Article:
January 5th, 2014
As the morning grew weary, Martha brought the last of the washing down from the bathroom basket. The weekend was fast approaching. It was better to complete her menial tasks during the week. That way, if Charles did decide to come over for dinner, the house wouldn’t need too much of a tidy up.
Martha loaded the dishwasher with the plates from the cupboard. She decided to spring clean early. The glasses were left on the side to hand wash. Her kitchen was picture perfect, they needed to be perfect too. She didn’t like to say, but sometimes the dishwasher didn’t make the glasses sparkle as much, even when she put them through twice.
Her attention fell on the pile of washing at her feet. It would have been foolish to tell Thomas her washing machine, which had so many dials, was a little confusing at times. Martha only ever used three settings – whites, cottons, and hot wash.
Item after item of clothing were checked for any stray pieces of tissue paper and placed separately in the machine. Thomas hated bits sticking to his clothes. It would save her the job of washing them again. If she were lucky, she would have enough time to iron and put them away before Thomas got home.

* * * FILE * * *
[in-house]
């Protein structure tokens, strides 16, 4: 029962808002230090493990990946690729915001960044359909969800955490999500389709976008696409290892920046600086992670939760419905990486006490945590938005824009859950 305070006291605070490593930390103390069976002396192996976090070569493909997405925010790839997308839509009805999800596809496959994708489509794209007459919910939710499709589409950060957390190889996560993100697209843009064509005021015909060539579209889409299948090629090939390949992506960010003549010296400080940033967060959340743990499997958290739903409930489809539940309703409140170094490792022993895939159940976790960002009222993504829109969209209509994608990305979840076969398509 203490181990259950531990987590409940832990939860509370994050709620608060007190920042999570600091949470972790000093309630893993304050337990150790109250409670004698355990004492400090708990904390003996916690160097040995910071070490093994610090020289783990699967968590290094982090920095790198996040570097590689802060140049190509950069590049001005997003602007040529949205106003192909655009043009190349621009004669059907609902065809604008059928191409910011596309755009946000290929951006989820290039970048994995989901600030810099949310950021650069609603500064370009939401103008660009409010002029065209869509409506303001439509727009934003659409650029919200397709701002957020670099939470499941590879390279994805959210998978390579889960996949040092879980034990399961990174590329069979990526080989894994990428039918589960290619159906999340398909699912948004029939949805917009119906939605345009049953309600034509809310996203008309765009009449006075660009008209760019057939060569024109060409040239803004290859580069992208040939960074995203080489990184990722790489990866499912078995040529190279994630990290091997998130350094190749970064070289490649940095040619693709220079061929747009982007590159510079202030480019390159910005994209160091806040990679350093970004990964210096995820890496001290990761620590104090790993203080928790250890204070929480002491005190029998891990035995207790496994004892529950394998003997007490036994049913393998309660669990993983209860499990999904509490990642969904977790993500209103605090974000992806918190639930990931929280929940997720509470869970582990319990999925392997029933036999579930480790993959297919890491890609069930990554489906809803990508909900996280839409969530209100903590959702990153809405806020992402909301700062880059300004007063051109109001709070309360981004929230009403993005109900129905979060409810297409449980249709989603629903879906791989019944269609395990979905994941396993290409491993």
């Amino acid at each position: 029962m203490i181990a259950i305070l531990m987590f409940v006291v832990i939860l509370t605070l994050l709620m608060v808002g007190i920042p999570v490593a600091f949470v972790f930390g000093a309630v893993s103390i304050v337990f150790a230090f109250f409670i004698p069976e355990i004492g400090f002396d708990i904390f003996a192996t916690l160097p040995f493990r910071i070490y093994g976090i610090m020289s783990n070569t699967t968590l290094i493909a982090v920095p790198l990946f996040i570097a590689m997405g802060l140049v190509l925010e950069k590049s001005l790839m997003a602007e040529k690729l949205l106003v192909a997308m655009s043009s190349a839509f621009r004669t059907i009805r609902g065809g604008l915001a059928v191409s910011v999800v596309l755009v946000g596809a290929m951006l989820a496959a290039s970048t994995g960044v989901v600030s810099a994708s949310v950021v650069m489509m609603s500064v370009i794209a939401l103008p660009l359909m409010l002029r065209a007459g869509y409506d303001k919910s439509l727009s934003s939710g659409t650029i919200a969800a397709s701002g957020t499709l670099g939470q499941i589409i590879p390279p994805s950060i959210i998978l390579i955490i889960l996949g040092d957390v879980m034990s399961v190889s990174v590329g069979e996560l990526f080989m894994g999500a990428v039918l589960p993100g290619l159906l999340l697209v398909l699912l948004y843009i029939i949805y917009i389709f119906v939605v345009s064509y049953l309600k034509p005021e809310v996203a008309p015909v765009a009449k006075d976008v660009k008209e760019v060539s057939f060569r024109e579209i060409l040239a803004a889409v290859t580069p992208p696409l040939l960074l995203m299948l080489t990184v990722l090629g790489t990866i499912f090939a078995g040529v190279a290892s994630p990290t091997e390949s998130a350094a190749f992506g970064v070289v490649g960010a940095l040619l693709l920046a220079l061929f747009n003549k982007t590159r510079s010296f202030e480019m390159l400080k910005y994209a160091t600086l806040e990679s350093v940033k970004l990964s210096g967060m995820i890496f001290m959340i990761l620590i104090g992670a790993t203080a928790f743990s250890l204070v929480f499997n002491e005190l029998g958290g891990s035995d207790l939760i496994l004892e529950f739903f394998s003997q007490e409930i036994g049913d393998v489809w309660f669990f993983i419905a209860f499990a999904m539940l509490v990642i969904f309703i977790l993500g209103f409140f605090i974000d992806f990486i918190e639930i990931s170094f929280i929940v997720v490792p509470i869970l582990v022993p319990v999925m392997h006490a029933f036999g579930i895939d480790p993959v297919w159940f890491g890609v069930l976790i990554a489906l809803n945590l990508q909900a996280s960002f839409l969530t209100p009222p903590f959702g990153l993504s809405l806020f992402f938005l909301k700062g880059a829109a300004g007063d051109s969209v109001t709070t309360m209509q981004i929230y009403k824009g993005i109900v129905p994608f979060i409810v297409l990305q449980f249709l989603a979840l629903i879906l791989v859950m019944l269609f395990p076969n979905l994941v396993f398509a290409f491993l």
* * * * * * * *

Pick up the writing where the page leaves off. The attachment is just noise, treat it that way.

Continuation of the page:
Martha pressed the button to start the machine. Nothing happened. The washing, limp at the bottom of the drum, refused to move. Every button was tried, in a frantic bid to get it working again. Still nothing happened.
She didn’t have time to hand wash that amount of clothes and sort through her wardrobe for items for the charity bag for Cancer research. Eyes darted around the kitchen, as if an engineer would jump out of nowhere.
There was no choice, she had to go into Thomas’s office to find the number for the engineer. Armed with the key, for emergency use only, Martha turned it in the lock. She switched on the light – its forty-watt bulb always gave the room an unhealthy glow. How Thomas could see anything in there, Martha wasn’t sure.
His top drawer opened, and she rifled through the receipts, trying to find the card with the engineers number on. Cards, leaflets, and old restaurant receipts were thrown on to the desk. Where is it? Where in the hell is it? Come on Martha think.
Why were there so many bloody receipts for The Raven? They never even went there. It was an expensive restaurant on Windsor High Street. She had passed by it many times, but Thomas had said they weren’t made of that kind of money. Yet he had dined there alone.
Martha picked up one of the receipts. It settled in the palm of her hand. Champagne, steaks, and strawberries and cream and there was two of bloody everything.
The washing machine could bloody wait – receipt, after receipt, after receipt covered the desk. No wonder he didn’t have the money to pay for the phone bill that month. He was spending all his money on Elizabeth. But she couldn’t just confront him with this – receipts on their own could be work related.
She stared at the receipts again. The same time and day every Saturday – one o’clock – Thomas was a stickler for routine. What if he were there now?
The affair wasn’t ever over.